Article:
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Advice for Parents Seeking To Relocate or Fight Relocation

Dealing with divorce, child custody, spousal support, etc. is difficult enough without also having to deal with a relocation issue, whether it is avoidable or not. That being said, it is not the intention of Florida law to prevent you from moving or locating where you need to be, but there are steps which, if taken, can make the process more strategic on your behalf.

It Is Easiest To Get Consent from the Other Parent

The easiest, most-cost effective path if you need to relocate with your child, or if your child’s parent is seeking to relocate, is to simply have the other parent provide written consent (relocation by agreement) to have your child stay with you. Although you can always petition the court instead, it is a far simpler process to simply handle the relocation issue amicably by contract.

When parents are in agreement, they fill out the relevant forms provided by the Florida Supreme Court. Note that these still need to be filed with the court, even if there is agreement.

If both parents are not in agreement, you can file a supplemental petition to permit relocation, asking the courts to permit the relocation.

Gather Information

The more specific information you have regarding the need for you and your child to either stay in the current location or relocate with you, the better. The court needs as much specific information as possible. Some of the information that could be helpful to gather prior to any sessions with your attorney could relate to:

  • Any special relationships with family members in the current or new location;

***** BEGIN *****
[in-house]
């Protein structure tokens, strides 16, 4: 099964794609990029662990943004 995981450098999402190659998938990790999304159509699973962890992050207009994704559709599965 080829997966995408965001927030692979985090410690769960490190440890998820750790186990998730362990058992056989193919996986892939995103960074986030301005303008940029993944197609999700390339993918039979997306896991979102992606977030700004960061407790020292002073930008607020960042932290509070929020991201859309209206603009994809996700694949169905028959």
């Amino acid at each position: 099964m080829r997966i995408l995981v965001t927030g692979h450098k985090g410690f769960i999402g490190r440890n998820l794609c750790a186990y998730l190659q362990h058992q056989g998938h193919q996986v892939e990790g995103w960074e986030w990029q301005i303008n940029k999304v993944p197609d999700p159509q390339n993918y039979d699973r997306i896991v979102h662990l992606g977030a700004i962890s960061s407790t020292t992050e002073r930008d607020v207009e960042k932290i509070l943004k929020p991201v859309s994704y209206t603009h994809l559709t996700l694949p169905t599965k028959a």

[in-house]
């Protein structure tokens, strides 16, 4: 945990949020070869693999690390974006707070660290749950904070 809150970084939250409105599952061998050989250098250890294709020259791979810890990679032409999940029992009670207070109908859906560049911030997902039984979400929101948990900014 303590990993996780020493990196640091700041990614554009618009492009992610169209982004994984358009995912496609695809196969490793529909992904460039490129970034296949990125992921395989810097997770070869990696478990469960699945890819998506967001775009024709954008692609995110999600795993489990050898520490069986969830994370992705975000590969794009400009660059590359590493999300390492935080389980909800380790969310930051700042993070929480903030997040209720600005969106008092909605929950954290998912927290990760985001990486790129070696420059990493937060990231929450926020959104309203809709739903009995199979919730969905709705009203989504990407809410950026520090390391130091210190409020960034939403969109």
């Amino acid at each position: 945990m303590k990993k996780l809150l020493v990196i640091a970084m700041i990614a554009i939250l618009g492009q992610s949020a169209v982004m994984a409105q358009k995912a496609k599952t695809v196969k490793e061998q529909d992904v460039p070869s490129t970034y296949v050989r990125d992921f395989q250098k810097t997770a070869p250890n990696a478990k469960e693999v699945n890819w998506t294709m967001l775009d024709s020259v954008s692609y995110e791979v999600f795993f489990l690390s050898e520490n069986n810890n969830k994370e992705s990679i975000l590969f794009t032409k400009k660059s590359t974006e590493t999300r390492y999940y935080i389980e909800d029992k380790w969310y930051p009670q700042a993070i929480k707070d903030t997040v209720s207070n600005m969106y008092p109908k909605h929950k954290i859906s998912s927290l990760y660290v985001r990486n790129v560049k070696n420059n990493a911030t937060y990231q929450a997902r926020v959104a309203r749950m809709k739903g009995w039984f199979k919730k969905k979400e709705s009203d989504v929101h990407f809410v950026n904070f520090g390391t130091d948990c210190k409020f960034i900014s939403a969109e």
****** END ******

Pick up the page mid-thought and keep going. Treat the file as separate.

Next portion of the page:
• Any particular needs your child may have (developmentally) and how those needs are/can be addressed in the current or new location, including any particular schools they currently or can attend, activities, etc.;
  • Ways that the child can preserve the relationship with the other parent (ex. visitation opportunities);
  • Any preferences your child may have, as well as statements made indicating those preferences;
  • Any benefits associated with the current or new location;
  • Any economic needs for staying in current location or relocating (such as job offers); and
  • Any other factors that may affect the best interests of the child.

Act Early

It is generally easier to relocate with your child during the initial child custody proceedings versus having to modify court orders later on. In addition, you may find yourself needing to request that the court prevent the other parent from relocating with your child if you suspect that they may be planning to do so, particularly if they have full physical and legal custody. If this is the case, it needs to be made clear to the court that the other parent does not have your permission to relocate with your child as soon as possible.

Obtain the Assistance of an Experienced Child Custody Attorney

If you are considering relocating your child, or your child’s parent may relocate with your child, contact our office to schedule a consultation. We can answer any questions you have and get you started in protecting your and your child’s interests. We serve clients in and around Hollywood, Pompano Beach, Fort Lauderdale, Deerfield Beach, Dania, Pembroke Pines, Boca Raton, North Miami Beach, Opa Locka, Delray Beach, Miami, Hialeah, Broward County, and Miami-Dade County.

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